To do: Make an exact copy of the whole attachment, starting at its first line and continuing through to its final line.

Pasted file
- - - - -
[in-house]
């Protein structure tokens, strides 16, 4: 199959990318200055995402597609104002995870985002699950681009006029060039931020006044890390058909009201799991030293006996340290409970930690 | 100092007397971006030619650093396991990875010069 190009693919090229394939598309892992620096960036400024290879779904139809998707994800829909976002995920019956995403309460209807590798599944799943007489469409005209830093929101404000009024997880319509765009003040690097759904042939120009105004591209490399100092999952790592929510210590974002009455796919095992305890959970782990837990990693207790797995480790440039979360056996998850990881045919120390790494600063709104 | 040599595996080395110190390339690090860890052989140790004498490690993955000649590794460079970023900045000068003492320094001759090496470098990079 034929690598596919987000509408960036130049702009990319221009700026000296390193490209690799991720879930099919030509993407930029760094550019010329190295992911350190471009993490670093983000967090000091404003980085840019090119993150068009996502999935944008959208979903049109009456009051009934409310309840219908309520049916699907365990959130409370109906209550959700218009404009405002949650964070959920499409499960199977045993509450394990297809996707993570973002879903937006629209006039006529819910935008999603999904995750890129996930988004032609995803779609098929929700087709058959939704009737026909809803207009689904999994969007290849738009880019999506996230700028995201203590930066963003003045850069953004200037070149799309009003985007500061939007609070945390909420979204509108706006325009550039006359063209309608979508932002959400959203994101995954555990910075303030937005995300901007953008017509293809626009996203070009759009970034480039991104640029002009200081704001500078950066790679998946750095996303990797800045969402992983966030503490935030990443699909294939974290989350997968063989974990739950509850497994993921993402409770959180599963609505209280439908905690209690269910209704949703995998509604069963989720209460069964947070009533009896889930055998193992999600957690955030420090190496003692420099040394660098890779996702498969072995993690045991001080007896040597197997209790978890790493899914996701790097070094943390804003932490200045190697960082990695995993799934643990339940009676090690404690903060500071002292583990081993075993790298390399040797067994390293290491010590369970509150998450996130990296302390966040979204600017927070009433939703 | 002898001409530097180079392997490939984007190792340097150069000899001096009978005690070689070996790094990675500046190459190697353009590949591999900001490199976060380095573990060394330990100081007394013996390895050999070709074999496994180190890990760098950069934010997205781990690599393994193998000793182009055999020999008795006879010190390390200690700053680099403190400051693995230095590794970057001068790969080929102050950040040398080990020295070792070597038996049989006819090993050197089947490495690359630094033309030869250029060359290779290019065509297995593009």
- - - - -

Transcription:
[in-house]
């Protein structure tokens, strides 16, 4: 199959990318200055995402597609104002995870985002699950681009006029060039931020006044890390058909009201799991030293006996340290409970930690 | 100092007397971006030619650093396991990875010069 190009693919090229394939598309892992620096960036400024290879779904139809998707994800829909976002995920019956995403309460209807590798599944799943007489469409005209830093929101404000009024997880319509765009003040690097759904042939120009105004591209490399100092999952790592929510210590974002009455796919095992305890959970782990837990990693207790797995480790440039979360056996998850990881045919120390790494600063709104 | 040599595996080395110190390339690090860890052989140790004498490690993955000649590794460079970023900045000068003492320094001759090496470098990079 034929690598596919987000509408960036130049702009990319221009700026000296390193490209690799991720879930099919030509993407930029760094550019010329190295992911350190471009993490670093983000967090000091404003980085840019090119993150068009996502999935944008959208979903049109009456009051009934409310309840219908309520049916699907365990959130409370109906209550959700218009404009405002949650964070959920499409499960199977045993509450394990297809996707993570973002879903937006629209006039006529819910935008999603999904995750890129996930988004032609995803779609098929929700087709058959939704009737026909809803207009689904999994969007290849738009880019999506996230700028995201203590930066963003003045850069953004200037070149799309009003985007500061939007609070945390909420979204509108706006325009550039006359063209309608979508932002959400959203994101995954555990910075303030937005995300901007953008017509293809626009996203070009759009970034480039991104640029002009200081704001500078950066790679998946750095996303990797800045969402992983966030503490935030990443699909294939974290989350997968063989974990739950509850497994993921993402409770959180599963609505209280439908905690209690269910209704949703995998509604069963989720209460069964947070009533009896889930055998193992999600957690955030420090190496003692420099040394660098890779996702498969072995993690045991001080007896040597197997209790978890790493899914996701790097070094943390804003932490200045190697960082990695995993799934643990339940009676090690404690903060500071002292583990081993075993790298390399040797067994390293290491010590369970509150998450996130990296302390966040979204600017927070009433939703 | 002898001409530097180079392997490939984007190792340097150069000899001096009978005690070689070996790094990675500046190459190697353009590949591999900001490199976060380095573990060394330990100081007394013996390895050999070709074999496994180190890990760098950069934010997205781990690599393994193998000793182009055999020999008795006879010190390390200690700053680099403190400051693995230095590794970057001068790969080929102050950040040398080990020295070792070597038996049989006819090993050197089947490495690359630094033309030869250029060359290779290019065509297995593009």